Success Rates and DOT SBIR

  • May 23rd, 2022

One of the most frequent questions we get from our clients is “what are my odds of winning this grant”?

While we have no influence over the outcome of any proposal, we can guide our clients by informing them of the average success rates for their program. The Small Business Innovation Research (SBIR) program has an overall success rate that varies annually.

Each of the 11 agencies that participate in SBIR has its own individual success rates that also vary by year. Regardless of which agency they are applying to, our clients can rest assured that we have researched the most current publications surrounding SBIR success rates.

The Small Business Innovation Research and Small Business Technology Transfer (SBIR/STTR) program is a federal grant opportunity released annually to fund high-risk, innovative research and development programs. There are 11 agencies that participate in the program with their own topics and subtopic and has a unique success rate.

The success rate of each agency indicates the percentage of applicants that are awarded funds, on average. Success rates relate to how large the overall funding pool is for that agency as well as how many applications the agency receives. Programs with large funding purses and fewer applicants per round tend to have a higher success rate, while programs with less funding or a higher number of applicants are more competitive.

Overall, the federal government invests approximately 50 billion dollars per year into the SBIR/STTR program. The most recent published statistics for fiscal year spending indicate that agencies made awards for $2.572 billion, including 3,223 Phase I awards totaling $568.0 million and 1,871 Phase II awards totaling $2.004 billion. The success rate overall was 17% for Phase I and 60% for Phase II.

More than half of SBIR awards made in FY2017 were Phase I awards (63%). However, over three-fourths of SBIR funding went to Phase II awards (78%) between FY2000 and FY2017. As you can see, it is much more difficult to obtain a Phase I than a Phase II award.

In addition to the success rate of the program, another important thing to consider is the success rate of the grant preparation professional who is assisting with the application. Understanding the agency’s success rates and overall funding strategies can help guard against dishonest success rate claims from grant preparation professionals. For example, if you know that only 17% of all Phase I are funded per year and your grant preparation professional claims to have a 75% success rate in SBIR, that would mean that they alone were responsible for 22.66% of all winning Phase I awards throughout the country. This is highly unlikely. Knowing the statistics of the program to which you are applying is a great way to ensure you do not fall victim to false claims. However, if they make such a claim about their Phase II success rates, this is more believable, since we know that 60% of all Phase II awards are accepted.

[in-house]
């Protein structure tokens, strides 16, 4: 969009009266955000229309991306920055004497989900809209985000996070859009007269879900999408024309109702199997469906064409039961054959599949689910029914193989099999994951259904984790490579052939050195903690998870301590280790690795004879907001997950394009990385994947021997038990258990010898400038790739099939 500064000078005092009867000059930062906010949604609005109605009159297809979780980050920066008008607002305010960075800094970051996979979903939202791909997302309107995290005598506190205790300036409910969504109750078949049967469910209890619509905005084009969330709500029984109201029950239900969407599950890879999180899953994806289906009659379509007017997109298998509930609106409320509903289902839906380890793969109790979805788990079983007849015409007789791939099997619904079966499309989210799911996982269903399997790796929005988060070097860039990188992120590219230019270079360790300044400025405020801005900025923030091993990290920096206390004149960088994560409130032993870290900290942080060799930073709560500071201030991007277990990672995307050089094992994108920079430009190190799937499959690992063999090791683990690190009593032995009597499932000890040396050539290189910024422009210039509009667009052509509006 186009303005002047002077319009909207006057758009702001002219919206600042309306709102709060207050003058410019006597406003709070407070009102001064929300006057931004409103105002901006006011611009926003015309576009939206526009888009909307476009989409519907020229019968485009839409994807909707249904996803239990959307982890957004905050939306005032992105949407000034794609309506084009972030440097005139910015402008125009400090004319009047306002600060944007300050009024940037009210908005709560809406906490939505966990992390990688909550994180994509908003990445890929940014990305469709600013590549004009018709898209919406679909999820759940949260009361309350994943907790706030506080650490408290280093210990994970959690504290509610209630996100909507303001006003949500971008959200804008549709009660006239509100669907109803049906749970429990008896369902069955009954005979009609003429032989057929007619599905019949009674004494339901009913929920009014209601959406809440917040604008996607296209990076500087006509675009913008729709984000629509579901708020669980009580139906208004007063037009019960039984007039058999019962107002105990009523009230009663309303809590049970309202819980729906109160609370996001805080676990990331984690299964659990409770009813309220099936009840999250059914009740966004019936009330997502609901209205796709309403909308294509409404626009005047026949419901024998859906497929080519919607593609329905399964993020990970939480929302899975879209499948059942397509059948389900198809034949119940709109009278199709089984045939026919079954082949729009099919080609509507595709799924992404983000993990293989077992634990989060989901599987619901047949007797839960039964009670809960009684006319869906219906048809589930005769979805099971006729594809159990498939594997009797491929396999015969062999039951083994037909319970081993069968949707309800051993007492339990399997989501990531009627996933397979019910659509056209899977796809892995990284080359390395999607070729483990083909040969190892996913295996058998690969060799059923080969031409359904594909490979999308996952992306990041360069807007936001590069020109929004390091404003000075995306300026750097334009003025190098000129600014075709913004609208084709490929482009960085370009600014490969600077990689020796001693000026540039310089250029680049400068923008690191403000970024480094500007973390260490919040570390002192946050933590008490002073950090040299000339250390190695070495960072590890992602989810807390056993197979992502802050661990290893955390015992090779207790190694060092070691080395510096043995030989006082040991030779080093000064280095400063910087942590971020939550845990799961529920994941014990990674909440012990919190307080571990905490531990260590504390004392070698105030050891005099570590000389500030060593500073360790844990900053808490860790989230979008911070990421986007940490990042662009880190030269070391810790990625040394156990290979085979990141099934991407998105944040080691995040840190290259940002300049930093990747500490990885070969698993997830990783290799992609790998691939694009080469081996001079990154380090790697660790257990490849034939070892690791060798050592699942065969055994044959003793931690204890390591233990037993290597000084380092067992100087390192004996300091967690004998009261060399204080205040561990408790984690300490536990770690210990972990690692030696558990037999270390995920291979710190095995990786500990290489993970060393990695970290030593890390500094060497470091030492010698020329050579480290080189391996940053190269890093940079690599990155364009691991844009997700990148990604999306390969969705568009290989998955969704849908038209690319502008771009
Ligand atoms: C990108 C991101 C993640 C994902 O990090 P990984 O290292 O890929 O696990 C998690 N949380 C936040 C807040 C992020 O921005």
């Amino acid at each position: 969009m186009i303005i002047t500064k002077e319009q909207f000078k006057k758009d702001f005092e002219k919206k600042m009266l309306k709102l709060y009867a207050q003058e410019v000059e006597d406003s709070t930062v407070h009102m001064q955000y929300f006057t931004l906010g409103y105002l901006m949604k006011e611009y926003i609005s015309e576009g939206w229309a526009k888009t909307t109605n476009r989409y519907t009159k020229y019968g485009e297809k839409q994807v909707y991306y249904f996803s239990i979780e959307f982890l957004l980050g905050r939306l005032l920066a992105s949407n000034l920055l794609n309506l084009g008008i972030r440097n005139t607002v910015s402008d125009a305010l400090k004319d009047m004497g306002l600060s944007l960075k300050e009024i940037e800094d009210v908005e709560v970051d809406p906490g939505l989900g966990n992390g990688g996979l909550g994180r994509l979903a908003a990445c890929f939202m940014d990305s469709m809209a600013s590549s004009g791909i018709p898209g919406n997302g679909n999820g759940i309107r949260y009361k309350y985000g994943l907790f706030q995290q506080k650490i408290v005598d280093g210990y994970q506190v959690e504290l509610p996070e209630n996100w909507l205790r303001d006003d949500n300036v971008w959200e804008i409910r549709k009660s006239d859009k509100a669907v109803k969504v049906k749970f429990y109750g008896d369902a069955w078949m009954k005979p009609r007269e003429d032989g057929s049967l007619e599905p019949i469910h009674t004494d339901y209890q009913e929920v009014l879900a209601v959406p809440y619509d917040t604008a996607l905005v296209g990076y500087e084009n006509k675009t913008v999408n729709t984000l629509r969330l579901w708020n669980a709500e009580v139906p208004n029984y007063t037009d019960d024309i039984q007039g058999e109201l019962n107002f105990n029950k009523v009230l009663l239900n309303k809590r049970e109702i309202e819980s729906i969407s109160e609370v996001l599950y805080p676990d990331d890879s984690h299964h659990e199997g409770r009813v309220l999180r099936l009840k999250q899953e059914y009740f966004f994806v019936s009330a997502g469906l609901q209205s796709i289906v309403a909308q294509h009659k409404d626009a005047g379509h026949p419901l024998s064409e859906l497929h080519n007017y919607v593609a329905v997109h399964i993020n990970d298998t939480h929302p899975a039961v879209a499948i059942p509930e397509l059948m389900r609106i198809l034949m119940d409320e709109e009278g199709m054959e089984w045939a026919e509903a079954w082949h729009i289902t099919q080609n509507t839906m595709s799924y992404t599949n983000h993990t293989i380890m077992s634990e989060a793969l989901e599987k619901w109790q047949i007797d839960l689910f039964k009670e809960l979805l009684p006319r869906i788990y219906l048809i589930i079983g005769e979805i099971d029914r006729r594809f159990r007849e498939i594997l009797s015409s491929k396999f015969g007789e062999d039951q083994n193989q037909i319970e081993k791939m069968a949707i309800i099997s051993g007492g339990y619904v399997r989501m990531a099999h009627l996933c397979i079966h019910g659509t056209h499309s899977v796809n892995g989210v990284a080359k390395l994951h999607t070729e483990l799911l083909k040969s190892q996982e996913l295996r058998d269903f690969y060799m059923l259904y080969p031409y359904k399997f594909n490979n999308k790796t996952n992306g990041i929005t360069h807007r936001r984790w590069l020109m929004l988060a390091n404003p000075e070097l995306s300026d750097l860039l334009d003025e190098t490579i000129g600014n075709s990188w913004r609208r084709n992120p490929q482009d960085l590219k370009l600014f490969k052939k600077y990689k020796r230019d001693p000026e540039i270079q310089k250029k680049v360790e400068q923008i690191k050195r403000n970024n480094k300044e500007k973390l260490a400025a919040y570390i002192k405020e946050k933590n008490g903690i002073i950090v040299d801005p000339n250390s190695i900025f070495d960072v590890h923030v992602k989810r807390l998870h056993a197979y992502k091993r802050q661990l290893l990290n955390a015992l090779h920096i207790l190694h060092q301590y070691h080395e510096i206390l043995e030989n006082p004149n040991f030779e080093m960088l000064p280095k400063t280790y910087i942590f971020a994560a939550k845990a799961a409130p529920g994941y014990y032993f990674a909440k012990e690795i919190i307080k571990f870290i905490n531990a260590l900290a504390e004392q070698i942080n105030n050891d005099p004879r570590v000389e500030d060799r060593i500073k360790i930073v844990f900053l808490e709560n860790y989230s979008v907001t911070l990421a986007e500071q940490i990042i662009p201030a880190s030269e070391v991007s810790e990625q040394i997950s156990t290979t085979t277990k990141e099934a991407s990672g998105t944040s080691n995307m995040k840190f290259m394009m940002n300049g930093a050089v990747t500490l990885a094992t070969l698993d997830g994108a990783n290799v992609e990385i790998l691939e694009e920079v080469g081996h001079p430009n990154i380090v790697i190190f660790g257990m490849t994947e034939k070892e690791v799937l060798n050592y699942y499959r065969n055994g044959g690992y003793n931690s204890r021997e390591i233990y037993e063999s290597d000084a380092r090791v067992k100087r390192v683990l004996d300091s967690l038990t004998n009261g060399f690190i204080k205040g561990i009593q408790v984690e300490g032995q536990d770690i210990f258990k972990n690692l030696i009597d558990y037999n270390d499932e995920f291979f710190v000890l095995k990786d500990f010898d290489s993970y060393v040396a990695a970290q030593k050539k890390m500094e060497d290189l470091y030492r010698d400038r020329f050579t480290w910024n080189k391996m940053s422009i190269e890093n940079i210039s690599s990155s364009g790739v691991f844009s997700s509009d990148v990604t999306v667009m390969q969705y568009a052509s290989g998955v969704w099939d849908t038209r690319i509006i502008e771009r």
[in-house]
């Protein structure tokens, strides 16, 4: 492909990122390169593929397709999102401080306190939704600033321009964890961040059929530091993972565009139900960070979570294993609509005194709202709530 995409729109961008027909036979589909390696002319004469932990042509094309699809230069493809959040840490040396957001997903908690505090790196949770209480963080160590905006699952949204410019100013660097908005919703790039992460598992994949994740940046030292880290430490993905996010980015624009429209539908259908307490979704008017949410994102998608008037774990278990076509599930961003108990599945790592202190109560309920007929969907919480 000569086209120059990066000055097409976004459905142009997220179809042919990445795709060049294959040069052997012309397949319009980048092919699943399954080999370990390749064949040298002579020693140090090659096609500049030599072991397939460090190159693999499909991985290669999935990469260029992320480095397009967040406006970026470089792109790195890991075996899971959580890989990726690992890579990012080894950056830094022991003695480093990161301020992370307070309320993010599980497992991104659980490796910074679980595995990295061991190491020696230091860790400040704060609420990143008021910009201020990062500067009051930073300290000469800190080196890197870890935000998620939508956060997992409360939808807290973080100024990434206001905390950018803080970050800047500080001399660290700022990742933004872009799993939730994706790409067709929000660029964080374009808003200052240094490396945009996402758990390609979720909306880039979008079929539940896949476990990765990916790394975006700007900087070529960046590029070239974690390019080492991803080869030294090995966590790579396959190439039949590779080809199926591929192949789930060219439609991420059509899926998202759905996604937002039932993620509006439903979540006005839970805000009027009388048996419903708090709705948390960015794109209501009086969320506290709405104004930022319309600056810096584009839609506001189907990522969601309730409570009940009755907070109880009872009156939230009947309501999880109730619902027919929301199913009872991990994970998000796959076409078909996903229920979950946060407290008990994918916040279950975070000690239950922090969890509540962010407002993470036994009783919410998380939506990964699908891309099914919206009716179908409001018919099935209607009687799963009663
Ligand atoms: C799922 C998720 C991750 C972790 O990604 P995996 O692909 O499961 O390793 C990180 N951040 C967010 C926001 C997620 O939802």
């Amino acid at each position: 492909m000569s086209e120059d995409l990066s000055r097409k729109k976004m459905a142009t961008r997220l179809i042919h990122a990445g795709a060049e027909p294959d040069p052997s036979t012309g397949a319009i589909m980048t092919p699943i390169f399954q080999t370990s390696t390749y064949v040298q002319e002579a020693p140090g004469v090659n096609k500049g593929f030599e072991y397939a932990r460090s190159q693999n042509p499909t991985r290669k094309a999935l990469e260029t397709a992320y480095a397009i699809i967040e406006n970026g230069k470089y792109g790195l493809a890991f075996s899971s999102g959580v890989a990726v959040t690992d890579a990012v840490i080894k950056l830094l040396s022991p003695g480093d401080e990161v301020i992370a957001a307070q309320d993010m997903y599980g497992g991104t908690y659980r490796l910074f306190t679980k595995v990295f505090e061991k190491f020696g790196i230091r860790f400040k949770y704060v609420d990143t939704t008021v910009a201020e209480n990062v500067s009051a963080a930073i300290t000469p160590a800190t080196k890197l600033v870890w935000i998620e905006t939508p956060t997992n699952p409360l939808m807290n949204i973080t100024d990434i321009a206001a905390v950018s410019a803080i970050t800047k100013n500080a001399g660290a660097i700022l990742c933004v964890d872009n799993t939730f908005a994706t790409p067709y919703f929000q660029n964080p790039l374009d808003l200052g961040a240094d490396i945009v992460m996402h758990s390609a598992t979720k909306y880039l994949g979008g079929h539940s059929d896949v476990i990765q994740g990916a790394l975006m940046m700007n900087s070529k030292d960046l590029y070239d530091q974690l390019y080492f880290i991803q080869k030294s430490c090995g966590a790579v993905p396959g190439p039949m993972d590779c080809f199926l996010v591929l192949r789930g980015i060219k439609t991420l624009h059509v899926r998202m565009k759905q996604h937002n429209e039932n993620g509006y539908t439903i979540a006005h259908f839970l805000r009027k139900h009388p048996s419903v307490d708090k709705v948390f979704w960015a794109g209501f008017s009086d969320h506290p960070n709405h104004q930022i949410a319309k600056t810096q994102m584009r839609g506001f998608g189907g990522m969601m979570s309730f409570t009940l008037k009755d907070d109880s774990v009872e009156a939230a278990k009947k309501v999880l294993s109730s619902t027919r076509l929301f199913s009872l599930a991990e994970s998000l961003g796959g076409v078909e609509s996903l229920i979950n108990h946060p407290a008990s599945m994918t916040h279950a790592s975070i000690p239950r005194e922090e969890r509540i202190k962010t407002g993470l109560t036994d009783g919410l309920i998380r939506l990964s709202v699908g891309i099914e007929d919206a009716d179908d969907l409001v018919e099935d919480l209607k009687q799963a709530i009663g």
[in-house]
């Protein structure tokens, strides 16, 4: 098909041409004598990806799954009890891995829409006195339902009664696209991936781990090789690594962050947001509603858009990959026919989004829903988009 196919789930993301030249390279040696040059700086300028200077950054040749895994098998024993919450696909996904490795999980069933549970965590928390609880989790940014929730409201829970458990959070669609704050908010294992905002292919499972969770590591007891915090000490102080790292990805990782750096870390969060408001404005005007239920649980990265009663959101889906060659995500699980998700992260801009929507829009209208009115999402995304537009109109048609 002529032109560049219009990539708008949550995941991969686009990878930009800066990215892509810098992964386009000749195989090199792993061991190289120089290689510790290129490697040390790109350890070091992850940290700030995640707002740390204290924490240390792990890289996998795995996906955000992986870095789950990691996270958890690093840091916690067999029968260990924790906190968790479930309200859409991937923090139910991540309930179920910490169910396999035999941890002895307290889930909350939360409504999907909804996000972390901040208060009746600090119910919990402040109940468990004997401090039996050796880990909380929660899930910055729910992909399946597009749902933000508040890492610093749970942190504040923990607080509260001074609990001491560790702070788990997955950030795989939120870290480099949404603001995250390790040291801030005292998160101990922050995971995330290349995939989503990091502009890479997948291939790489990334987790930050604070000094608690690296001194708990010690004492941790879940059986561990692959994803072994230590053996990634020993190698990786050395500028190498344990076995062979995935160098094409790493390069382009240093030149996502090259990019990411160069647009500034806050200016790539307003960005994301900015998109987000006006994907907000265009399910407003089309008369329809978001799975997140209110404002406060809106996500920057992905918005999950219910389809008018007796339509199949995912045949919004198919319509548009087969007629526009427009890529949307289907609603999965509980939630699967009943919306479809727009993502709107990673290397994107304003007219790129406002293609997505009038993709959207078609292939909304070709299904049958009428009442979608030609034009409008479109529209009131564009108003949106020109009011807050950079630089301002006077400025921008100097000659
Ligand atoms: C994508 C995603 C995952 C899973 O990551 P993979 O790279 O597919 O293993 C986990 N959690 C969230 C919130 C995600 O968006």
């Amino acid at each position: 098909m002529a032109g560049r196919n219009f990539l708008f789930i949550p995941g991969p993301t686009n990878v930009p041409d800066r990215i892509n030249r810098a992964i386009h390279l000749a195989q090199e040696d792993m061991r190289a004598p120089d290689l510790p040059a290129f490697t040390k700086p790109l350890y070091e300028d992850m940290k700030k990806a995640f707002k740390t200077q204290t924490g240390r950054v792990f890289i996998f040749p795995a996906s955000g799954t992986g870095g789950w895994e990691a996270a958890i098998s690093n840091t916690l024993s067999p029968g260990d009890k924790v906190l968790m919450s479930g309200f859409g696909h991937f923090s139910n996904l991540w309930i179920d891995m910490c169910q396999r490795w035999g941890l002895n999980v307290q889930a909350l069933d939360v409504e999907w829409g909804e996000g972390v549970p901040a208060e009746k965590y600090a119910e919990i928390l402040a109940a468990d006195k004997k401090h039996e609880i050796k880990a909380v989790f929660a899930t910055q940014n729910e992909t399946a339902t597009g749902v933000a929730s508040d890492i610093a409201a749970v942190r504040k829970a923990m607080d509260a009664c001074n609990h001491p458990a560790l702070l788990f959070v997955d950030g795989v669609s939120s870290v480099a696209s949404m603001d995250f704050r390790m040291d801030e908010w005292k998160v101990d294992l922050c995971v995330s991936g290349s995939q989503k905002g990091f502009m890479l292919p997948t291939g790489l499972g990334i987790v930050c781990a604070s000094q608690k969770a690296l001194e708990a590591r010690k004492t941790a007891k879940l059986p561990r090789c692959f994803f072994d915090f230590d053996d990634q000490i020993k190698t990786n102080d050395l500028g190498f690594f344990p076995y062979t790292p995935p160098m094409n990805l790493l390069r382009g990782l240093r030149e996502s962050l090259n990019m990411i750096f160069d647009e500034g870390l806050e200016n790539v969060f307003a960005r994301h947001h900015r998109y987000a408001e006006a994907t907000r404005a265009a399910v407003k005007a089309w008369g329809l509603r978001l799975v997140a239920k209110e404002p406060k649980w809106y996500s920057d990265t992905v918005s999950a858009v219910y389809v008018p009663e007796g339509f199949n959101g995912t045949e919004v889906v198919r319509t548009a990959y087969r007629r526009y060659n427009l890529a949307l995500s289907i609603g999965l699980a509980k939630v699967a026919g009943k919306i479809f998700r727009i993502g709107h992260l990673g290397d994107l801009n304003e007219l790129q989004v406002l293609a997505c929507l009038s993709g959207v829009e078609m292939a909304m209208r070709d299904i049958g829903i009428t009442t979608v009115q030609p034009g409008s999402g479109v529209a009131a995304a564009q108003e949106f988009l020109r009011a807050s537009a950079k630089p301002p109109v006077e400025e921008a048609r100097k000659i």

DOT

The U.S. Department of Transportation (U.S. DOT) is one of the 11 federal agencies that participate in the SBIR program. The Funding Opportunity Announcement is typically issued in late winter. DOT SBIR/STTR seeks applicants with ideas that have the potential for commercialization through products and applications that can be sold to the private sector transportation industry, state departments of transportation, U.S. DOT, or other federal agencies.

DOT SBIR/STTR awardees have developed innovative technologies that benefit the department and the public while providing a basis for growth for small businesses. The DOT SBIR/STTR program has invested $50 million in qualified small businesses. DOT topics surround transportation, transportation safety, and materials for the surfaces upon which transportation takes place. There are also opportunities for AI or ML-driven detection equipment as well as energy and fuel-related topics.

DOT Success Rate

Five of the 11 agencies receive the bulk of funding for the SBIR program. These include the Department of Defense (DOD), National Science Foundation (NSF), Department of Health and Human Services (HHS), Department of Energy (DOE), and National Aeronautics and Space Administration (NASA).

The remaining 6 agencies, including the DOT, are allocated only 3% of the funds. With such a small allocation of funds, it is understandable why the DOT only has a success rate of 7%. The average number of awards for DOT Phase I is only 14, and Phase II only 15 per year. The DOT generally awards $11.3m overall with $1.9m allocated to Phase I and $9.4m allocated to Phase II.


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